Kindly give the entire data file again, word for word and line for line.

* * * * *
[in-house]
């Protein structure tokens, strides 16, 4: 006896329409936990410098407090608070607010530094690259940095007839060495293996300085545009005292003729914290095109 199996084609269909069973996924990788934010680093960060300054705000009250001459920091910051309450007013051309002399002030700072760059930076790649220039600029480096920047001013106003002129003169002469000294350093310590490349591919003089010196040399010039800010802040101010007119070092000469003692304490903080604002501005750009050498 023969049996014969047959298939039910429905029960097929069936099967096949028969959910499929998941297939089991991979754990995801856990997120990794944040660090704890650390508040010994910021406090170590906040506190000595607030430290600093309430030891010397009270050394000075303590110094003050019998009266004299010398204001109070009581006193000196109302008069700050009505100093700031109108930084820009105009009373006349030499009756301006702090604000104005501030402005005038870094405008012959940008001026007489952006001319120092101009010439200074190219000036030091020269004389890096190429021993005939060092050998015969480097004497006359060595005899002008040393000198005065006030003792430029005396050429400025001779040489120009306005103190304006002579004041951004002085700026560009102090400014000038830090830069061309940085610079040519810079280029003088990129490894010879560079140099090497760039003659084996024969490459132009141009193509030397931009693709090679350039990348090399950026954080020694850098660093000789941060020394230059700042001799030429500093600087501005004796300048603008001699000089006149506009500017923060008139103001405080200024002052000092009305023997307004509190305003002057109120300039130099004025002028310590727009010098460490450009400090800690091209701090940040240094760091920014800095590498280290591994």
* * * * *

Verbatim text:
[in-house]
């Protein structure tokens, strides 16, 4: 006896329409936990410098407090608070607010530094690259940095007839060495293996300085545009005292003729914290095109 199996084609269909069973996924990788934010680093960060300054705000009250001459920091910051309450007013051309002399002030700072760059930076790649220039600029480096920047001013106003002129003169002469000294350093310590490349591919003089010196040399010039800010802040101010007119070092000469003692304490903080604002501005750009050498 023969049996014969047959298939039910429905029960097929069936099967096949028969959910499929998941297939089991991979754990995801856990997120990794944040660090704890650390508040010994910021406090170590906040506190000595607030430290600093309430030891010397009270050394000075303590110094003050019998009266004299010398204001109070009581006193000196109302008069700050009505100093700031109108930084820009105009009373006349030499009756301006702090604000104005501030402005005038870094405008012959940008001026007489952006001319120092101009010439200074190219000036030091020269004389890096190429021993005939060092050998015969480097004497006359060595005899002008040393000198005065006030003792430029005396050429400025001779040489120009306005103190304006002579004041951004002085700026560009102090400014000038830090830069061309940085610079040519810079280029003088990129490894010879560079140099090497760039003659084996024969490459132009141009193509030397931009693709090679350039990348090399950026954080020694850098660093000789941060020394230059700042001799030429500093600087501005004796300048603008001699000089006149506009500017923060008139103001405080200024002052000092009305023997307004509190305003002057109120300039130099004025002028310590727009010098460490450009400090800690091209701090940040240094760091920014800095590498280290591994």